I think left-overs have a bad reputation too - they don't need to be miserable. Left over roast pork makes an instant stir fry and with rice is so far removed from the Roast Pork with all the trimings that you ate the day before, it shouldn't feel a chore to eat it. When I was a student, I would often cook a chicken one day, and make risotto the next, boiling up the bones to make the stock, and using the leftover stock for carrot and lentil soup the next day. Increasingly as food has spiralled in cost, I find myself reverting to type just so I can feel I'm getting value - and better for the environment too.

I know people don't know how to do this - but in all honesty, being able to cook this way is much nicer for a whole raft of reasons - so maybe we should advocate for better instruction!

CunfuddledAlways Thu 07-Mar-13 13:54:24

£18 a week per person? um yes of course i feed a family of 4 for a fortnight on £60 including all top ups loo roll etc etc

I think the difference is that when you choose to live that way it can be a positive experience.

But when you have no choice it starts to feel like a life sentence.

CunfuddledAlways Thu 07-Mar-13 14:00:40

i dont think so - i know my budget is £60 a fortnight, i go shopping on my fornightly payday get things we need, but sometimes if i got good deals the last time all i need is fresh fruit/veg. we get milk that lasts a week or so and make our own bread. I never feel hard done by our cupboards have enough stuff in for about a weeks food maybe more if a unexpected bill or something came up and i couldn't afford shopping! i can't imagine what i would buy to spend more tbh.

but then my budget for my kids birthday present is a max of £15 and £20 for christmas presents.

so i guess it just depends where you shop how much time you have and what your used to.

Alibabaandthe40nappies Thu 07-Mar-13 14:01:25

It is cheaper to feed a family of four, than four individuals eating separately.

So while £18 for one person is hard, £72 for 4 requires planning but is very achievable.

PlentyOfPubeGardens Thu 07-Mar-13 14:02:54

This is probably about what we spend on food each week. It is doable but as others have said, much harder for a single person who can't bulk buy.

However, I found these figures from below one of her video blogs:

The figure of £18 a week is based on a case study in Bishop Auckland of a women living on Employment Support Allowance. Her £66 a week rent is paid by Housing Benefit. In April, her benefit will go up to £71.70. Out of that she pays £10 a week for electricity and £6 a week for water rates. She uses coal for heating (like many in Bishop Auckland) and three bags of coal will cost her £19.50 a week. Her bus fare is £4 a week (she lives in a village with no shop) and her bedroom tax will be £9.24 a week. This leaves her with £22.96 per week.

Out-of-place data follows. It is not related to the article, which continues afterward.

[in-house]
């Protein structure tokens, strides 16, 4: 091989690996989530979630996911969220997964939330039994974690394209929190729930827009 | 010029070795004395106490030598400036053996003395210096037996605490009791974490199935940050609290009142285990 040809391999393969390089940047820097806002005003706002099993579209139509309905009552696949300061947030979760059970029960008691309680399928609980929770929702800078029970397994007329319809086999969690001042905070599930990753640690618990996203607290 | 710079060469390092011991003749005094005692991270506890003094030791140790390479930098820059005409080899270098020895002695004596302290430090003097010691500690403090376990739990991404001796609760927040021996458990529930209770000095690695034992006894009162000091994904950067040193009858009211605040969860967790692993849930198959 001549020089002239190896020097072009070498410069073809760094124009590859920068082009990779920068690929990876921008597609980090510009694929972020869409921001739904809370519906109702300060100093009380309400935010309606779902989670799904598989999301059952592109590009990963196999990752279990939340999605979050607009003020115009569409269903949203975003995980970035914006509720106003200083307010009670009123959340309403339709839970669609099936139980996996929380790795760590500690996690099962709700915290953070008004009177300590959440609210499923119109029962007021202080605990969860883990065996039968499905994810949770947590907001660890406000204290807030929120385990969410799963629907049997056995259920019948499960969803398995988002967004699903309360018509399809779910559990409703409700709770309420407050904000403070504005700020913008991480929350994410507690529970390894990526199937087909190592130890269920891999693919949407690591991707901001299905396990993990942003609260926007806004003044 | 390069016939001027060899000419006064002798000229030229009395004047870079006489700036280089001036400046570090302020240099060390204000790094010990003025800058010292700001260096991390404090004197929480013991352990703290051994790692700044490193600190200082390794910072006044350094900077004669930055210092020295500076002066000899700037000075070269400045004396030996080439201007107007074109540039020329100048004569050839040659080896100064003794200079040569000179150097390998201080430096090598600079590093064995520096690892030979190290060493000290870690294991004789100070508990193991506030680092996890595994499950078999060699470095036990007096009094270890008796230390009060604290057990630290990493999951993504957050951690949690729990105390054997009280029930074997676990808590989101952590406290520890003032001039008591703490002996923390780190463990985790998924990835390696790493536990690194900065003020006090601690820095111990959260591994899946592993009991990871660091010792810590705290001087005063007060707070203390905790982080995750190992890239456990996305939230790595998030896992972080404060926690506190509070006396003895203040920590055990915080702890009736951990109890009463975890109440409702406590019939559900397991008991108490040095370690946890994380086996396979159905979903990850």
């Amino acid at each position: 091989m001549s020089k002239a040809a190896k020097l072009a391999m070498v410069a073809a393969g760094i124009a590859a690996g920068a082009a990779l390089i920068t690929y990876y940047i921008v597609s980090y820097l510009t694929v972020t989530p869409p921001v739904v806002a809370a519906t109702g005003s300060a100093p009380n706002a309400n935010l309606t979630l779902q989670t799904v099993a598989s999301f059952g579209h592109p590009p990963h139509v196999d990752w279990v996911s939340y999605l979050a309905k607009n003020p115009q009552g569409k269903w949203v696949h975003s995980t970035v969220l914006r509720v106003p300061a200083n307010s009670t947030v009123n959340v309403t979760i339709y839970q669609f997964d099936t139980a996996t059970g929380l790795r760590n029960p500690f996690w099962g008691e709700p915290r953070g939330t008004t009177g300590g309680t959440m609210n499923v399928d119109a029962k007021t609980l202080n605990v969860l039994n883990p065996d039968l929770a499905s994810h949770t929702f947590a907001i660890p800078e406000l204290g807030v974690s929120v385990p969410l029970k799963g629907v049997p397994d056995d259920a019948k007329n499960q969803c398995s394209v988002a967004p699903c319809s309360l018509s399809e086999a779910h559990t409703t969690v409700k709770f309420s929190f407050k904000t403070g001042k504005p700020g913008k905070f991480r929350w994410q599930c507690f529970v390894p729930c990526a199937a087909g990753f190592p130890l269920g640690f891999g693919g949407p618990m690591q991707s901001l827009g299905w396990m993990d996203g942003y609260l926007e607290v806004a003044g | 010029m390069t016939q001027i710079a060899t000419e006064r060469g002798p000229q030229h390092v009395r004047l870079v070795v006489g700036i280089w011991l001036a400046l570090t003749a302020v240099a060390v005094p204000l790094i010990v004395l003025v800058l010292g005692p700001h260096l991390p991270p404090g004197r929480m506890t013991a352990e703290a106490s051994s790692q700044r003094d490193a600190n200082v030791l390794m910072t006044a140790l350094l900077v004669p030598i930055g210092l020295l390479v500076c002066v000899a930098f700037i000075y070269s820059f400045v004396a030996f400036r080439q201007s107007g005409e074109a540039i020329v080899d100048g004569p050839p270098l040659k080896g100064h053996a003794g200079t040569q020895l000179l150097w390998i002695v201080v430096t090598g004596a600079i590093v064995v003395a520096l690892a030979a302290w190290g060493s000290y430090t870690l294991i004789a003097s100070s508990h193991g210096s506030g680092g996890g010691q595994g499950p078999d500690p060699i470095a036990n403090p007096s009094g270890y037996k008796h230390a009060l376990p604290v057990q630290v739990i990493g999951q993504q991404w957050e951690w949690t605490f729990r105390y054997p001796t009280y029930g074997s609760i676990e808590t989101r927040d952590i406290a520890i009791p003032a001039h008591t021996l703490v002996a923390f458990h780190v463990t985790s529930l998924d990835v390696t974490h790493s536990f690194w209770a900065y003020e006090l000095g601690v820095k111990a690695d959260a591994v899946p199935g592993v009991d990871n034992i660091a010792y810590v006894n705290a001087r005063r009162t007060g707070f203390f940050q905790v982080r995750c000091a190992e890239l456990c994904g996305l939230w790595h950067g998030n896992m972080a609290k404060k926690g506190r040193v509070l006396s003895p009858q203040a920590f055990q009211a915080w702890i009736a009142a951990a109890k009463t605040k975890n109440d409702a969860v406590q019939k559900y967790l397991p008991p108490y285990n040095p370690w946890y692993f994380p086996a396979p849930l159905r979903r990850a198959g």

Additional non-food costs would include:
Washing powder. £1
Toothpaste 15p
Toothbrush 10p
Sanitary / shaving products 40p
Washing up liquid 5p
Bin bags 10p
Bleach 40p
Cleaning products 50p
Deodorant 25p
Shampoo 40p
Foil/cling film 10p
Saving for shoes, clothing, household items £2
Subtotal: £5.25

Leaving a remaining budget of £17.71 for food.
NB: This leaves no money for TV licence (£3.25pw) or phone/broadband (£5pw)

I think in reality, a person in such a position would not have £18 to spend on food. The £2/week to cover all clothes, shoes and household items looks particularly meagre to me. What I found when living on benefits many years ago was that I could manage ok until something broke or wore out, which, if you can't afford very good quality stuff, happens quite frequently.

This case is someone on ESA - a disability benefit. People can be on this for years, it's not a short term thing.

moondog Thu 07-Mar-13 14:03:56

Stripped Bear,the Telegraph, in relation to that MP's effort, did an interveiw last week with this very interesting girl who is managinig to feed two people on £10.
A Girl called Jack

MechanicalTheatre Thu 07-Mar-13 14:07:55

Like wannabe says, it's doable, but it is really horrible after a while if it's a necessity.

The price of food is rising so much, it's unbelievable. I spent £40 last week and £40 this week and I'm on my own. I really don't know where the money goes because I certainly don't eat extravegantly.

LineRunner Thu 07-Mar-13 14:21:00

I have discovered lately the art of making incredibly cheap but nice vegetarian home-made pizzas, but I suspect I am spending a fortune on cooking them in the oven - so fuel costs have to be factored in.